Correspondence Education in Australia: Part 1|Chieko Suganuma (maiden name : Nagura)|KnowLedge World Network|Activities|KNOWLEDGE CAPITAL

  • 2019.11.13
  • Correspondence Education in Australia: Part 1
I recently obtained a qualification in accounting and bookkeeping in Australia. In English, there are four levels of A qualifications in accounting, from 1, the lowest, up to 4. I obtained a “Certificate 4,” which, however, is not the highest level. “Diploma” is the next level up, where you learn higher level specialized knowledge. Then even higher is the bachelor's degree, followed by the postgraduate degrees: the master’s and the doctoral degrees. They say that a Certificate 4, the one I got, usually takes one to one and a half years of study, but I took the course by correspondence and studied in between work. I was worried because I had no experience in correspondence education in Japan, I didn't know how correspondence education works overseas, and the study was in English, but somehow, I managed to finish the course alright and I got my qualification. Like Australian citizens, permanent residents in Australia receive tuition assistance from the national government and get a certain percentage off tuition fees. Single mothers and people receiving a pension, such as retirees, can get additional assistance from the government. Tuition support is available from the Queensland government for the course that I took if you have a letter of recommendation from your employer. After I paid the tuition fee and submitted all the necessary documents, I received an email with the website that I would be using for the correspondence course. The way it works is that you logon to the website, complete each of a total of 13 subjects, and if you pass all of them, you become eligible for the qualification. Then, just when it was time to start studying and I was all fired up, first I had to pass a test, a test that determines whether the students taking the course are suitable for it or not. There were three suitability tests, one of them being Work Health and Safety, a course where you learn about safety standards in the workplace when working in Australia. This is a course stipulated by the government that all students, even across different qualifications, must take. Then there was a test of communication proficiency in English. And the other test was a simple arithmetic test. The safety standard test involved reading a text and finding answers, and I managed that straight away. The arithmetic test was simple—just multiplication, subtraction, division, and reading graphs. But the problem was the communication proficiency test in English. This test involved three people including myself playing roles in a scenario given beforehand, having a conversation in English, recording it, then submitting the recording. I think I did interviews when I was studying at school, but this was a correspondence course, so the procedure involved sending the recording of the conversation. The scenario set by the college was that I was a bookkeeper and I was proposing to the owner and the accountant of a small company that they use some recommended accounting software. I had to record at least 10 minutes of conversation, and I had to think up the whole of the scenario myself. A 10-minute conversation is surprisingly long. What would we talk about for ten minutes? I was quite worried, but because I was already using accounting software at work, I vaguely knew the advantages and how it worked, so creating the scenario went better than I thought it would. What’s more, this test was not marked on any of the specialized knowledge or details of the accounting, bookkeeping, and accounting software in the conversation, so making a mistake with that wasn’t a problem. The important point was whether I would be able to communicate well, understanding the other people’s wishes and opinions and expressing my own opinions smoothly in English, so I practiced the lines I had written over and over before the recording. Under normal circumstances it might be better in terms of testing English communication skills to decide only a loose outline of the conversation and respond naturally without rehearsing, but I didn't have the confidence to speak fluently in English for 10 minutes, so I wrote everything up in a script (LOL). I finished the script, invited two of my Australian friends, and got them to play the roles of the owner of the company and the accountant. Somehow, we managed to have a 10-minute conversation, and thankfully, I passed the test in one go. I had successfully completed the preparations to start studying for the certificate. I remember that I was more anxious than excited because I had to clear such hurdles even before I started studying, so I could expect that the course was going to be long. In Part 2, I would like to tell you about the actual procedures involved in taking the correspondence course.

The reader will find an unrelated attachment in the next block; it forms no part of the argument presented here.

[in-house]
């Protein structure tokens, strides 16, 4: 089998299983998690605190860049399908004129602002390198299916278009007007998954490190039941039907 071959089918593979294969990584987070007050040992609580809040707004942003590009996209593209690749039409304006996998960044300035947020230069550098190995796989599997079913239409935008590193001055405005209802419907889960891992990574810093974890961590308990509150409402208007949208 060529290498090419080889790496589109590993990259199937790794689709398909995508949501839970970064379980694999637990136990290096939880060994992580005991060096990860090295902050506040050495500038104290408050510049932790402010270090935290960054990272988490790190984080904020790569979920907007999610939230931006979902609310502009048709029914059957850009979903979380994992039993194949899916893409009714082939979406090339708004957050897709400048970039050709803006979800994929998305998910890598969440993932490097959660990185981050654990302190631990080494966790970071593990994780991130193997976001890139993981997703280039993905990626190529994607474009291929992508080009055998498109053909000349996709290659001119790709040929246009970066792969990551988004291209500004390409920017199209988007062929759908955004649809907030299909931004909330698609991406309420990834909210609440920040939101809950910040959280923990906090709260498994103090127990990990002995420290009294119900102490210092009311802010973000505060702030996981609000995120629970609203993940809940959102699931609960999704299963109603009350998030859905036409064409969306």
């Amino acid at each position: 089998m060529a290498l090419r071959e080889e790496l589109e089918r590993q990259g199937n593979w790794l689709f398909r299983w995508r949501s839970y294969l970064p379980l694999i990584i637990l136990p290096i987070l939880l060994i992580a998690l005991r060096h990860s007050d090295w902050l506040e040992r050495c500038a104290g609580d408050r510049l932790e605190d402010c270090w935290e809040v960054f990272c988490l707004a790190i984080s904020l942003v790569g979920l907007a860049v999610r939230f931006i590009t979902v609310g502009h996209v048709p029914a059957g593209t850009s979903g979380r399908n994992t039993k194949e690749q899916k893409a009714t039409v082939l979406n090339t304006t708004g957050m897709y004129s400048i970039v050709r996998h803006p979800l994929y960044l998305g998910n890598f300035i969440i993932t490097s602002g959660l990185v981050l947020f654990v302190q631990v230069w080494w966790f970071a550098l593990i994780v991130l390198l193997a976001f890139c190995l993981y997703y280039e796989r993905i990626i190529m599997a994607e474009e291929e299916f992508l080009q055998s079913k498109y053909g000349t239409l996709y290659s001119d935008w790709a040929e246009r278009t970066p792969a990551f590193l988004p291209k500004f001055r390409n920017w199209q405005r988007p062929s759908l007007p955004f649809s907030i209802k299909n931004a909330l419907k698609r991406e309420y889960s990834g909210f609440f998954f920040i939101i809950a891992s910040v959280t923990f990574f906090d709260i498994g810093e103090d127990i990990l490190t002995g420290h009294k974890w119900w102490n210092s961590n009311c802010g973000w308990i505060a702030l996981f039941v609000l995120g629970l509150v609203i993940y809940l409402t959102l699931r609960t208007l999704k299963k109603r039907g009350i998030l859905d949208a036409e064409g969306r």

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  • Chieko Suganuma (maiden name : Nagura)
  • AgeCow( USHI )
  • GenderFemale
  • JobCompany employee

She moved to Australia in 2000. She worked for a Japanese-affiliated travel agency, and then started her current position at a construction company in 2014.On her days off, she enjoys making soy candles that is a hobby of mine and walking on the beach.She hope to share rare lifestyle information from the local area with you.

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